Right-Wing Israeli Extremists Using Gay Rights to Justify Incursions Into Arab Villages
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Gay Pride parades in Tel Aviv and Jerusalem are being invoked as the legal basis for ultra-right wing Jewish extremists to march through 15 Israeli Arab communities this weekend, waving Israeli flags and asserting their "Jewish pride."
Organizers of the 11th annual Tel Aviv Pride Parade estimate as many as 30,000 people may have participated in the June 14 march through Israel's largest city and cultural capital. Although their unions won't be recognized by the state of Israel, five gay couples exchanged rings and took commitment vows in a group ceremony on Gordon Beach, adding a new dimension to the event.
A smaller and more subdued hourlong march was scheduled to take place in Jerusalem between 5 and 6 p.m. on June 25, followed by a low-key rally.
These demonstrations of gay rights in Israel are being exploited by rabidly homophobic, ultra-right wing Jewish extremists, who plan to parade through Arab cities, towns and villages in the next few days, asserting their "Jewish pride."
Knesset member (parliamentarian) Michael Ben-Ari of the National Union party, and provocateurs Baruch Marzel and Itamar Ben Gvir are framing and justifying their march as retaliation for the desecration of Jerusalem by gays.
"This year, the police have taken the unprecedented step of allowing the parade to take place in the center of the city," they pointed out. "We will use this precedent to call for our marches to take place in the center of Arab cities."
In some ways, the marches can be compared to Ku Klux Klan rallies in the downtown streets of major American cities, or neo-Nazis parading through the Jewish neighborhood of Skokie, Ill., in the late 1970s. In the U.S., such events have often put civil libertarians in a painfully awkward position, forcing them to choose whether to defend the constitutional rights of free speech and assembly -- even for unpopular causes and hate groups -- or to protect vulnerable minorities from calculated expressions of political extremism and violence. The dilemma of democracy, after all, is that the principle of free expression depends upon, and makes possible, the right to express beliefs that decry democratic values.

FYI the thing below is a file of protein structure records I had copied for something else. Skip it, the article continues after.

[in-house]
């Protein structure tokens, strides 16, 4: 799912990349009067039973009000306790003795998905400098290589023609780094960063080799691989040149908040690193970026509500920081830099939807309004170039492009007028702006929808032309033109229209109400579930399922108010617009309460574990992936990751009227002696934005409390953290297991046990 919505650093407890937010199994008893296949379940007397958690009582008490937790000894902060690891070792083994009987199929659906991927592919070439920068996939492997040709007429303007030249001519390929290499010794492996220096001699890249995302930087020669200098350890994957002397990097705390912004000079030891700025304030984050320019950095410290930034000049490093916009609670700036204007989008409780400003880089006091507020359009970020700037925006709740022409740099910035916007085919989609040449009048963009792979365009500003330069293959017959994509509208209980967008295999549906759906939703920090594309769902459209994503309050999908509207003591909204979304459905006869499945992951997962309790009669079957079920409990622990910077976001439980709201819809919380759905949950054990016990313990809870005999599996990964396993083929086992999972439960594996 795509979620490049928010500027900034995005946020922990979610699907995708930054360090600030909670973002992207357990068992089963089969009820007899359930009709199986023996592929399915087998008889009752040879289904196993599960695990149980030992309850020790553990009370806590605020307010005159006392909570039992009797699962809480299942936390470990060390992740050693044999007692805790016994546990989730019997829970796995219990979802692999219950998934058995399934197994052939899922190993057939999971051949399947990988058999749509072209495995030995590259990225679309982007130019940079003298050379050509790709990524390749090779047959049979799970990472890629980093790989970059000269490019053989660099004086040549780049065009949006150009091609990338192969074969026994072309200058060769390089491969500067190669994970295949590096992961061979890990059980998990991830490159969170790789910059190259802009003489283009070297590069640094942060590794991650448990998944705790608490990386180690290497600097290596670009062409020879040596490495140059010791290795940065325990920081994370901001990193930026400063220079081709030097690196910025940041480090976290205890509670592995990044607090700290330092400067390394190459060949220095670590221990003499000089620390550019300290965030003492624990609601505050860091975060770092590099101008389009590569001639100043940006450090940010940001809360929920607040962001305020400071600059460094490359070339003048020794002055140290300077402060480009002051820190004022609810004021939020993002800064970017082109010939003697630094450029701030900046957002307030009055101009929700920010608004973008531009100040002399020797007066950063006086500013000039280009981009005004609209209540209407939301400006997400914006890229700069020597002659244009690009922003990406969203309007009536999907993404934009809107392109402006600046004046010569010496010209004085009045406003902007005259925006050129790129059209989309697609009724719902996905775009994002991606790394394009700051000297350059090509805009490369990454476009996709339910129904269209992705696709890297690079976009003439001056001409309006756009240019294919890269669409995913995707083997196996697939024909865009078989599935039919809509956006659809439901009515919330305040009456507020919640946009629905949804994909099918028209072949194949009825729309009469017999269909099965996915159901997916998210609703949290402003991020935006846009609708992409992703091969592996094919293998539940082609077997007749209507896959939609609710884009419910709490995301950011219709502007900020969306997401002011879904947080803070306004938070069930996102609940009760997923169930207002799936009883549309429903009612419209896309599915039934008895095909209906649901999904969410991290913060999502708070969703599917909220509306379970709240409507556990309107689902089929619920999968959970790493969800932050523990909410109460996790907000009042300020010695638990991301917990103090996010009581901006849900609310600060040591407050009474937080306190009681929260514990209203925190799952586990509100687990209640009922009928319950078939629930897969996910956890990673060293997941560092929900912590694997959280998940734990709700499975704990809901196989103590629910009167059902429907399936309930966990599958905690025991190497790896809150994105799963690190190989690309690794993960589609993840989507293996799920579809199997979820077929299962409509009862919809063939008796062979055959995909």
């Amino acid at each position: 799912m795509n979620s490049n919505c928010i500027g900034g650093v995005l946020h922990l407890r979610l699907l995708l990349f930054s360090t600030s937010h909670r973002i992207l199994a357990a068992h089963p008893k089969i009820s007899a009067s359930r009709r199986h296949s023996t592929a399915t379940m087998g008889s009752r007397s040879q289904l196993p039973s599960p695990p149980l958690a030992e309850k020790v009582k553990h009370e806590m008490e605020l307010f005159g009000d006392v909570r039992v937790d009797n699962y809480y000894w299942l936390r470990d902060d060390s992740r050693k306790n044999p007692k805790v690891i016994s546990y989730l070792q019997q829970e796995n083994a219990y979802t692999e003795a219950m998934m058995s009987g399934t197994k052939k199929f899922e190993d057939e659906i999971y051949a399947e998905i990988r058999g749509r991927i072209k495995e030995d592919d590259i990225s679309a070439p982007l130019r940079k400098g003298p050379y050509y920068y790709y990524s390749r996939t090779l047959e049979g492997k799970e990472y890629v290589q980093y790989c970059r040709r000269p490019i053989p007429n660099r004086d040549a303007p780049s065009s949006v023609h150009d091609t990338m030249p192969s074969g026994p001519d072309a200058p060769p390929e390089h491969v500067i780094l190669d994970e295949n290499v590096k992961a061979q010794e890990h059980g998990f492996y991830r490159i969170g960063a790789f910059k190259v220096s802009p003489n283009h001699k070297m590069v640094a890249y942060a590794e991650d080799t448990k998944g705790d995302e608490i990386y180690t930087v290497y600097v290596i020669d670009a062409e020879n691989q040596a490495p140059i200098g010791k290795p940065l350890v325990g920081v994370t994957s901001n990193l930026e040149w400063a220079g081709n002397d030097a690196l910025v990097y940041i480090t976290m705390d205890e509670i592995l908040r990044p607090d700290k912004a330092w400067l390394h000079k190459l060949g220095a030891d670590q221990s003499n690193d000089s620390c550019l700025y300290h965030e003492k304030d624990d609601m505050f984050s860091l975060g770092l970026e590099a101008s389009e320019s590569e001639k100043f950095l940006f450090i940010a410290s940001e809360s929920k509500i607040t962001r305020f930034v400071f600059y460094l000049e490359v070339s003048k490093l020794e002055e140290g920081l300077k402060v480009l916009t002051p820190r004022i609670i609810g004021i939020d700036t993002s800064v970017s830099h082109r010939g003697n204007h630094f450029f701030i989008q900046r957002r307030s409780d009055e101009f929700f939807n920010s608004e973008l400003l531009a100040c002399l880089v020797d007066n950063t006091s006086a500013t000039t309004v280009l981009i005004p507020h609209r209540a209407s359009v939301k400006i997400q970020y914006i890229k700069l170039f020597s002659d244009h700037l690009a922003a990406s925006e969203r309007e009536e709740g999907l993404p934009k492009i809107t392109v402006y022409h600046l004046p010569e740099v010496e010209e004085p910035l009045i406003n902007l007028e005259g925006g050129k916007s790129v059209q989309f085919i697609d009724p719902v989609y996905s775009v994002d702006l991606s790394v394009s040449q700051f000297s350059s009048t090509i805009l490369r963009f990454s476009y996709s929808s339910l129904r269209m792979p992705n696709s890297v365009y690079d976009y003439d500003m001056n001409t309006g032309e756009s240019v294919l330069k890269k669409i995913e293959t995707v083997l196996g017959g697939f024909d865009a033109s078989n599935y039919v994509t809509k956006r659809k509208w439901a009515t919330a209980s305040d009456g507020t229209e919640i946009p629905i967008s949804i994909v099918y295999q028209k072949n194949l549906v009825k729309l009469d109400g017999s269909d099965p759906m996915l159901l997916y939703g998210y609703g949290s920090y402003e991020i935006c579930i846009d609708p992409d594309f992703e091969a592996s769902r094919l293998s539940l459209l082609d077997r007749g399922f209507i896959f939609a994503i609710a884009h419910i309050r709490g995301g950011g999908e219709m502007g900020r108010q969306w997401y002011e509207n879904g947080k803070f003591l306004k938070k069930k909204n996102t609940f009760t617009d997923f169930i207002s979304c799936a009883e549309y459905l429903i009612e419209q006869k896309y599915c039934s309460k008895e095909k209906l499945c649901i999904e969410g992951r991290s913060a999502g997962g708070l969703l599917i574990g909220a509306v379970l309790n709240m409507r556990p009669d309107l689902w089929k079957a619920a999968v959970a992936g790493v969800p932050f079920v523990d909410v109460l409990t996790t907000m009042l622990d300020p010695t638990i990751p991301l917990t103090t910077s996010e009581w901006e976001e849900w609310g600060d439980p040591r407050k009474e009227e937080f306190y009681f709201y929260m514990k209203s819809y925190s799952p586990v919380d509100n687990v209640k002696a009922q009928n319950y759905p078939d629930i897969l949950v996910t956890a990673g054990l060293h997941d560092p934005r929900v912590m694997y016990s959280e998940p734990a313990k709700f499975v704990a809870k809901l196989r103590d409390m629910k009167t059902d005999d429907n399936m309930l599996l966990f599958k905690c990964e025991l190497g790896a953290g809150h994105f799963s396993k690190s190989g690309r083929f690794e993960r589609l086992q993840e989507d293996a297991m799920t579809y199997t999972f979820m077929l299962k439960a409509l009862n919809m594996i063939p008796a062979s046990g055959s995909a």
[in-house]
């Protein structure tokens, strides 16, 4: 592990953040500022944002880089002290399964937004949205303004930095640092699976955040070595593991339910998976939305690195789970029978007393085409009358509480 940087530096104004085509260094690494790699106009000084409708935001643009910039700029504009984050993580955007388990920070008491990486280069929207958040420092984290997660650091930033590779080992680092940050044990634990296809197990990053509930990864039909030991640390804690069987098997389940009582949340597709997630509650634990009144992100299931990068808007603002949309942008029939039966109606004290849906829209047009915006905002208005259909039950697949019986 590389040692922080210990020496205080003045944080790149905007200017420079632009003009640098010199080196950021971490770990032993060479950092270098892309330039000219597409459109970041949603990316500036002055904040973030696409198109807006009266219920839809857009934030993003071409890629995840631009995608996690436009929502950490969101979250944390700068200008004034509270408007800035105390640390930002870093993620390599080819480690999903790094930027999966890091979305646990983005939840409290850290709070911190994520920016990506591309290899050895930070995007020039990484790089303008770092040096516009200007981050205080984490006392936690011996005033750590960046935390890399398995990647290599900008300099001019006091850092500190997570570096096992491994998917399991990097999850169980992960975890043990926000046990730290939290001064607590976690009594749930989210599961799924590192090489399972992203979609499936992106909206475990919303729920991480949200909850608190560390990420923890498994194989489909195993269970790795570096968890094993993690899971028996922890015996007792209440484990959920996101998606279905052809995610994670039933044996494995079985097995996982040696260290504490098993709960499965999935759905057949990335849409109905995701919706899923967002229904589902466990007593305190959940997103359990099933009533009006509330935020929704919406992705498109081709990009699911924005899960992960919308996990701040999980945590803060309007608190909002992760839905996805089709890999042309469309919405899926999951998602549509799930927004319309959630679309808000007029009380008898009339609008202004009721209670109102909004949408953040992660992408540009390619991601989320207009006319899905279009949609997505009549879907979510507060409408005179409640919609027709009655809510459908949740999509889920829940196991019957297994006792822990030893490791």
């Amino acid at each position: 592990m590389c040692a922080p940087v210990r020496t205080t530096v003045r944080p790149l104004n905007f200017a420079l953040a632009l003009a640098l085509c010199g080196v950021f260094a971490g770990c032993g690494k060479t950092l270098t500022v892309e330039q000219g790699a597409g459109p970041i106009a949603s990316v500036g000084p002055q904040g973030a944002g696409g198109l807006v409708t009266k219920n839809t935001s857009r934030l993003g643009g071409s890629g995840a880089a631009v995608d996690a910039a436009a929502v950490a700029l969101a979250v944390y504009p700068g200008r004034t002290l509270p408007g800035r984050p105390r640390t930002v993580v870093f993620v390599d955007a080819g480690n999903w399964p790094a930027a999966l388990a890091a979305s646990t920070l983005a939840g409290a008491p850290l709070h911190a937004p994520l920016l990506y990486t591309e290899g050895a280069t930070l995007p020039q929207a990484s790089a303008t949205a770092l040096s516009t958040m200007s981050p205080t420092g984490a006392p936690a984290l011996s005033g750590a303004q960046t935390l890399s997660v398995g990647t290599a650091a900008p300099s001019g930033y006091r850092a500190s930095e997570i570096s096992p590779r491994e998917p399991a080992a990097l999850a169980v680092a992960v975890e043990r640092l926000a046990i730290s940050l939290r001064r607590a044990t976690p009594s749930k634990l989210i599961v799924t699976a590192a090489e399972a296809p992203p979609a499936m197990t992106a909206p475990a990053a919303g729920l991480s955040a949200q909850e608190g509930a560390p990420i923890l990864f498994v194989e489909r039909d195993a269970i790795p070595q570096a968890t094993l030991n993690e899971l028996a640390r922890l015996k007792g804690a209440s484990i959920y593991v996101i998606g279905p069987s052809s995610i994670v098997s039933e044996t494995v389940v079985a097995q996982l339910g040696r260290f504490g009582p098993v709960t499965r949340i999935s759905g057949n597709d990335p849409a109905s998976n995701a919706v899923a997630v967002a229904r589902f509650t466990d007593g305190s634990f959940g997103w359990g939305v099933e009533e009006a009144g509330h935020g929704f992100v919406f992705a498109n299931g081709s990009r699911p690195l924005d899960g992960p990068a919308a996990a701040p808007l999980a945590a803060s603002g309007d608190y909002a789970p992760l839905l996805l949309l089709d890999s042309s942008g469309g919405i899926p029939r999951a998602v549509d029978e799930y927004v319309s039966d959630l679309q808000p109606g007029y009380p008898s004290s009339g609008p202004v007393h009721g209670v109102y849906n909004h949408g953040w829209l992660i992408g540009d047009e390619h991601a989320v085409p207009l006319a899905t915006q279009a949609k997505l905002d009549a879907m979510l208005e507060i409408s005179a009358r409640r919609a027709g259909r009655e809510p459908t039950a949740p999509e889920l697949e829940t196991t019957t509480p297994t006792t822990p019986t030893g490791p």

But Israeli Arabs have no recognized right of free speech or peaceful assembly. More often than not, they are legally constrained (on the basis of "national security considerations") from holding rallies, let alone protests, in their own towns and villages, let alone marching through Jewish towns and neighborhoods. Although Israel touts itself as, and is widely considered to be, a "Western-style democracy," its citizens have no uniformly recognized "constitutional rights," since Israel has no constitution.
The expansion of Arab cities, towns and villages within "green line" Israel -- the boundaries of the state between 1948 and 1967 -- is held firmly in check, in contrast to Israeli settlements in the West Bank, which apparently need to keep doubling in size to accommodate their "natural growth."
Israeli Arabs find it both difficult and expensive to obtain the necessary building permits from Israeli zoning officials to modify their homes when their children marry and cannot find their own homes nearby. Any house (particularly if owned by an Arab) that is built, remodeled or expanded without a proper permit is subject to demolition by authorities.
The "Jewish pride" marchers claim the right to assist authorities in discovering and dealing with "zoning" violations in Arab communities.
Gays, on the other hand, do have recognized rights of speech and assembly in Israel, and the "Jewish pride" activists are determined to both undermine and arrogate them.
"The law needs to be the same for everyone," Ben Ari is quoted in several Israeli news sources as saying. "Freedom of speech isn't just for members of the Open House (gay organization) and the radical left. It's our right to march and to examine the illegal construction in those communities."